Main Takeaway: Although the pipeline of multifamily units coming online over the next 2 years is at a record level, starts are dropping off due to higher interest rates and economic headwinds. Despite the ample supply coming to market, don’t expect a significant rent drop or increase in vacancy rates due to strong demand.
Story: According to a research brief by CBRE, more than 716,000 multifamily housing units will hit the market over the next 24 months. The sector’s vacancy rate will increase above the current 4.6% equilibrium vacancy rate to 5.2% by this year’s end, according to CBRE.
“This may come as a surprise to some, since the U.S. currently has an overall housing shortage—nearly all of which is in single-family homes and not multifamily units…CBRE expects that demand for rental housing will gain momentum this year as vacancy peaks only slightly above its long-run average of 5.0%.”
This construction pipeline is expected to expand the total multifamily inventory by 4.2%. This will increase vacancies and significantly slow rent growth. CBRE forecasts rent growth to slow this year to 3.5%, down from 6.7% in 2022 and 13.4% in 2021. Despite the rapid rise in forthcoming multifamily assets, 200,000 more units a year are needed to keep supply and demand in balance.
Berkadia recently released its February Apartment Construction Timelines report showing that before the pandemic, the average construction time for multifamily ranged from 16 to 23 months. As of Q1 2023, the average timeline for construction is between 23 and 32 months, and those timelines will remain elevated.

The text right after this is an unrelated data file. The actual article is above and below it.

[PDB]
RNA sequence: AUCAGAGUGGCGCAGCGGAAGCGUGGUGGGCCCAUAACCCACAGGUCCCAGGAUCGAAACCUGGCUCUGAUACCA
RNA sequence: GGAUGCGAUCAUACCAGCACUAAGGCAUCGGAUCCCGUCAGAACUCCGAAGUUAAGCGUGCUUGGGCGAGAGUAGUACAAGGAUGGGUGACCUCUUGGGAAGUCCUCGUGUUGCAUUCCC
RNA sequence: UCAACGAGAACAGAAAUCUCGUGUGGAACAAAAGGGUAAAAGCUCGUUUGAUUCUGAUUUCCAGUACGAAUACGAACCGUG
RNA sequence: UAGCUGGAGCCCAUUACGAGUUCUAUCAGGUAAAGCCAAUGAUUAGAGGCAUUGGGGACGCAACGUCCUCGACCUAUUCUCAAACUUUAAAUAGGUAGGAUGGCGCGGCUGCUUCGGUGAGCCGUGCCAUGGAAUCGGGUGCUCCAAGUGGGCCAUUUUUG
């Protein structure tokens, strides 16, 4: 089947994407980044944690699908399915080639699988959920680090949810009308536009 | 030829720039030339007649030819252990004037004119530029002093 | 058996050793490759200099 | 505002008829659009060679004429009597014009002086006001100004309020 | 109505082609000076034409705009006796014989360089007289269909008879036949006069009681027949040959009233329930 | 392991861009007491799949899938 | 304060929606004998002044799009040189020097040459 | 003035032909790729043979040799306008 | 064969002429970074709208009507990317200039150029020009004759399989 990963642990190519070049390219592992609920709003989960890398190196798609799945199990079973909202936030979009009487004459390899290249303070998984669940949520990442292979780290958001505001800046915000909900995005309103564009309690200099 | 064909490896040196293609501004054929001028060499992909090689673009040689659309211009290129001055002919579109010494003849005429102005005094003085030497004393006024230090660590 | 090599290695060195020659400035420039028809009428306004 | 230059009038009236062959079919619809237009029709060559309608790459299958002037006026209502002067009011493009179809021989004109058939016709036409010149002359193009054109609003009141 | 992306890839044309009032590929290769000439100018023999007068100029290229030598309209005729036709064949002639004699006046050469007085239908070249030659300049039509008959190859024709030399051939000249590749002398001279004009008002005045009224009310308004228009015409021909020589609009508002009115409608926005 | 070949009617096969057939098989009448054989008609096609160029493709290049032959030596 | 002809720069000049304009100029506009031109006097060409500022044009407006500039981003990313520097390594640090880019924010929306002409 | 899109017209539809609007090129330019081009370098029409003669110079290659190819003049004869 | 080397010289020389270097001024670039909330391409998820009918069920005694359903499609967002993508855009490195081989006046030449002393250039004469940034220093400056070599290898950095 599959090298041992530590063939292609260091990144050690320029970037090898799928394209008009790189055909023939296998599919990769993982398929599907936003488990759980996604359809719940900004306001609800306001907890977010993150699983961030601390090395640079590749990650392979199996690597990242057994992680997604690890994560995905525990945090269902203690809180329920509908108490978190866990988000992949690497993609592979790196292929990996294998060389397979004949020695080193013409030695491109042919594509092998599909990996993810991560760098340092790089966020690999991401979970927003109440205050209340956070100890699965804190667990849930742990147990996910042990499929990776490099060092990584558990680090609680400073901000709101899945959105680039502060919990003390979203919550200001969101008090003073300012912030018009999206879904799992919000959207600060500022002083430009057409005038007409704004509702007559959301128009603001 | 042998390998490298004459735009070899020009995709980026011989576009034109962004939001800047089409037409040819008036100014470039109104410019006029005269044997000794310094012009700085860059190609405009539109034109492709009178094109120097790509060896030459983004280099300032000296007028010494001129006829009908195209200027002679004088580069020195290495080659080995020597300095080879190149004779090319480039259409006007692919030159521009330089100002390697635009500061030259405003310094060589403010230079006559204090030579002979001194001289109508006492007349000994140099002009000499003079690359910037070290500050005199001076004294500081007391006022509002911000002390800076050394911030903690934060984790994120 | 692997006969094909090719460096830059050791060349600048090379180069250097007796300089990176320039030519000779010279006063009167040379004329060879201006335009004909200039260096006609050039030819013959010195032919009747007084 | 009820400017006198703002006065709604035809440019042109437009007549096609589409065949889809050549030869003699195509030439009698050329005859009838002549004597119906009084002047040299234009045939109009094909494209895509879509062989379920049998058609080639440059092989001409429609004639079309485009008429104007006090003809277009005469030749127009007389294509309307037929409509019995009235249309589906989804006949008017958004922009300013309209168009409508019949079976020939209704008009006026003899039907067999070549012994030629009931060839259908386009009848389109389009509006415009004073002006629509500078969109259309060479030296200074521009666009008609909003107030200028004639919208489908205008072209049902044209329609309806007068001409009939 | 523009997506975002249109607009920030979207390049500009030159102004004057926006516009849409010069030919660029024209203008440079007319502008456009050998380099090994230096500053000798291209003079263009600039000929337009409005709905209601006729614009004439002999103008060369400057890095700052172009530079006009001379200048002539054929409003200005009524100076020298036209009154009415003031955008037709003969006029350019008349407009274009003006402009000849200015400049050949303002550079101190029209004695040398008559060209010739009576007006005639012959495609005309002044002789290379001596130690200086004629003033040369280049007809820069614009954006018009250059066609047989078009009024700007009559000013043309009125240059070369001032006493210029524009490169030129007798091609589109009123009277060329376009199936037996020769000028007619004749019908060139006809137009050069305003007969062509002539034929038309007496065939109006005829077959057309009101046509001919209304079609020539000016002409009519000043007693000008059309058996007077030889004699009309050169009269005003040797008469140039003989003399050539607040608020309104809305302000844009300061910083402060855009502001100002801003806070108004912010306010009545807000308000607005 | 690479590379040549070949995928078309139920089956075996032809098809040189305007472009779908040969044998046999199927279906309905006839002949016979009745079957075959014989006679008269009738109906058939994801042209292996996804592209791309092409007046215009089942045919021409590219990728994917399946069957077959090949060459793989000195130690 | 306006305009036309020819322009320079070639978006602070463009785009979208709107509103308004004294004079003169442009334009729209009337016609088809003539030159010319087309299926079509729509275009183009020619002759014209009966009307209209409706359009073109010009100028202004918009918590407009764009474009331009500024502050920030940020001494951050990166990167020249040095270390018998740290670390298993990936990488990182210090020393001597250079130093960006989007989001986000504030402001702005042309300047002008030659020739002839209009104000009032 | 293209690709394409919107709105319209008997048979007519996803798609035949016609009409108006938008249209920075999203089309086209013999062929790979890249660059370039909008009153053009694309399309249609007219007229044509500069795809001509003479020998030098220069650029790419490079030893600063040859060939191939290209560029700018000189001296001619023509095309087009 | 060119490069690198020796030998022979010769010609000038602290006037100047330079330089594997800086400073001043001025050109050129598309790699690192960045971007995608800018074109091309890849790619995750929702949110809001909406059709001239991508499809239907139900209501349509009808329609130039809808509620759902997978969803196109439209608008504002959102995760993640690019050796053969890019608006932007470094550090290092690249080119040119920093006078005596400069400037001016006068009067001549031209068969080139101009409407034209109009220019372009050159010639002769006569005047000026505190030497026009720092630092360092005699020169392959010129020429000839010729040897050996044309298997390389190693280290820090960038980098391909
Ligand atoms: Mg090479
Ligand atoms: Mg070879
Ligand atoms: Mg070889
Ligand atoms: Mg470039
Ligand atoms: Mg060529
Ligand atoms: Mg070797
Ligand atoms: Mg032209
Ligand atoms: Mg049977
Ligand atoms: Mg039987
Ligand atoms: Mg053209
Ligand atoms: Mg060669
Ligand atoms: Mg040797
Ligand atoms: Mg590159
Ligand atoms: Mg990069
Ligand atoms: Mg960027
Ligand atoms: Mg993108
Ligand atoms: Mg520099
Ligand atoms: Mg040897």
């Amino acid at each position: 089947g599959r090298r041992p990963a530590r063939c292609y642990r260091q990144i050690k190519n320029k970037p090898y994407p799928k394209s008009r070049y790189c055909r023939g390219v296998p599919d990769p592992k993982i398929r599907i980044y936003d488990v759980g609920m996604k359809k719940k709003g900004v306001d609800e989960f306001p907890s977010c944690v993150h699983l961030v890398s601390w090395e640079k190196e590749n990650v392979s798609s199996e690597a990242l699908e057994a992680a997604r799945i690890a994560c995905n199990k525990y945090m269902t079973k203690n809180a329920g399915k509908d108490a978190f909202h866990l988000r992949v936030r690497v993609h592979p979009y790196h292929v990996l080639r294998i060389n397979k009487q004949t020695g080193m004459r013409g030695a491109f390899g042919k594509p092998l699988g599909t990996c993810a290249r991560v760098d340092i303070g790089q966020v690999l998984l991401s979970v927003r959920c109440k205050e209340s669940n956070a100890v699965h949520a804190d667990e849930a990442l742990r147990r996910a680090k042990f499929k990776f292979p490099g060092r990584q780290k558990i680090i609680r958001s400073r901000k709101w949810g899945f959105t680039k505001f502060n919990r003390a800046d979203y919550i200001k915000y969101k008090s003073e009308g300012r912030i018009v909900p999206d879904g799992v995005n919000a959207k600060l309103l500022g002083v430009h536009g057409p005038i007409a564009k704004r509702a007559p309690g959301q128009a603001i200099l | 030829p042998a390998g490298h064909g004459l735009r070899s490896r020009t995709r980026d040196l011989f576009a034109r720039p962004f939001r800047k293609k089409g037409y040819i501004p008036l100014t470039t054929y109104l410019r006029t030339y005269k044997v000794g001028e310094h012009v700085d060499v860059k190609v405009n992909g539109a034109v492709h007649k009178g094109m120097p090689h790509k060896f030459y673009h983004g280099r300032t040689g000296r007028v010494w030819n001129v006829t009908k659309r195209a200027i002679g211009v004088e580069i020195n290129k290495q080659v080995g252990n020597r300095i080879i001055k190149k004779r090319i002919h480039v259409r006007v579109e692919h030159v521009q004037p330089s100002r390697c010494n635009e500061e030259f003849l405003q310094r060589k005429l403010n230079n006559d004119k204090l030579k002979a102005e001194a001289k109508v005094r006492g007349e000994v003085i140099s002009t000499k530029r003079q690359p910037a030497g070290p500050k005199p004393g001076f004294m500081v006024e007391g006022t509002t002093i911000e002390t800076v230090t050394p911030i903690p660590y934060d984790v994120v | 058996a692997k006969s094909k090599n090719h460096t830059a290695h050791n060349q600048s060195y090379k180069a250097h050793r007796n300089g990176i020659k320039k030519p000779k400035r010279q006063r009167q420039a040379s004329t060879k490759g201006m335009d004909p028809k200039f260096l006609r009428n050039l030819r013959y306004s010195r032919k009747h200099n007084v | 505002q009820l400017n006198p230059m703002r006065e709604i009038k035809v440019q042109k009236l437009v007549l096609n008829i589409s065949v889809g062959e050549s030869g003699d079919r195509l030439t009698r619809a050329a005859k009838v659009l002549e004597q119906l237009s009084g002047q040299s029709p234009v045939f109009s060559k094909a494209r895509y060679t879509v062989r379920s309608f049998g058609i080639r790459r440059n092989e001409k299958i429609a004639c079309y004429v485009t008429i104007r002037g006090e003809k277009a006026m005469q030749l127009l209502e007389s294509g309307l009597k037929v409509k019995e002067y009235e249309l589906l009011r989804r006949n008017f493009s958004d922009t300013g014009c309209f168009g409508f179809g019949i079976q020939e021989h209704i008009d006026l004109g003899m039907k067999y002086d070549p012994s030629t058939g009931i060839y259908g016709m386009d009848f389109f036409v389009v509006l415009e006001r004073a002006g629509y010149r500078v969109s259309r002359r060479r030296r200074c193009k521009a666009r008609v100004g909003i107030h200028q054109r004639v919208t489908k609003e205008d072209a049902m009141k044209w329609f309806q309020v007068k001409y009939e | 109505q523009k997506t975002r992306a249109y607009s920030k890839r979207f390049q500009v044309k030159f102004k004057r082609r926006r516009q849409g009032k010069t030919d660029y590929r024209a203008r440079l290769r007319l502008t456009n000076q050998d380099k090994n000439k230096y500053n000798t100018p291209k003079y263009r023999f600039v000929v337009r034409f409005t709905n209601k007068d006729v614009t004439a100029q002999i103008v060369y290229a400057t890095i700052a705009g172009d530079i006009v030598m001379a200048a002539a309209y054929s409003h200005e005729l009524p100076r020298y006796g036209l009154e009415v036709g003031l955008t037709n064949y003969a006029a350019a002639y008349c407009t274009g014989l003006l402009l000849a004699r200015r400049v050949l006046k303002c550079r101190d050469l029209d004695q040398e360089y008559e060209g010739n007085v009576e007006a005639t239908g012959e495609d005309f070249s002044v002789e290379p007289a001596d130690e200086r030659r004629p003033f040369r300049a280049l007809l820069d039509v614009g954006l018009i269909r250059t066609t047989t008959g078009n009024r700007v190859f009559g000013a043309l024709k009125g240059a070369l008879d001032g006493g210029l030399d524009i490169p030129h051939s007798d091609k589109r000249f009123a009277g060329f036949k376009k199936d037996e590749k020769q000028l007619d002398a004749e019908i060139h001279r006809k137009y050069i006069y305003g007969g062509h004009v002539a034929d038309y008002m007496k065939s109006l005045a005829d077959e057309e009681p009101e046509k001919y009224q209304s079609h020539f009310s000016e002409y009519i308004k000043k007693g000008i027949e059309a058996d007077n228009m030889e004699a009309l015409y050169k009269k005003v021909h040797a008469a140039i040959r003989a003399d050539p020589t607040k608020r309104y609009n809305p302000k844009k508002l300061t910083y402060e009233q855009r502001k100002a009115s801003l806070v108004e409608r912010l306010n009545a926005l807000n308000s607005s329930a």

Further, as home prices and interest rates remain stubbornly elevated, more consumers will move from shopping in the single-family market to multifamily rentals.
This has dramatically increased multifamily starts, which have reached the highest levels recorded since the mid-1980s. The urban metros with the highest rates of construction include:
Despite this full pipeline, Bisnow reports that the more prominent REITs are seeing a significant slowdown in starts due to rising interest rates and fears around the banking system.
“The nation’s largest publicly traded landlords now say they have seen new construction starts come screeching to a halt. The combination of rising interest rates and construction costs were already making it more difficult for developers to start new multifamily projects, and then the sudden failures of three regional banks over the last two months further disrupted the debt markets. This led to a significant slowdown in new developments breaking ground during the first four months of this year.”
Indeed, according to Bloomberg, multifamily starts dropped 5.9% in March, with applications to build dropping 8.8% to an annualized rate of 1.41 million units.
As permitting falls, so too do available construction jobs in the sector. According to NAHB, “The construction labor market saw a decline for job openings in March as job openings in the sector trend lower. The count of open construction jobs decreased from a revised reading of 404,000 in February to 341,000 in March. This came after a data series high of 488,000 in December 2022. The overall trend is one of cooling for open construction sector jobs as the housing market slows and backlog is reduced, with a notable uptick in month-to-month volatility.”
Expert Take on Multifamily Construction
“The small dip in housing starts is mostly due to a slowdown in apartment building, which had been booming over the last few months. After a red-hot building streak, apartment builders are cooling off as new units hit the market. Rent inflation is also slowing, signaling that consumers have more options on the supply side.” — Aarthi Swaminathan, MarketWatch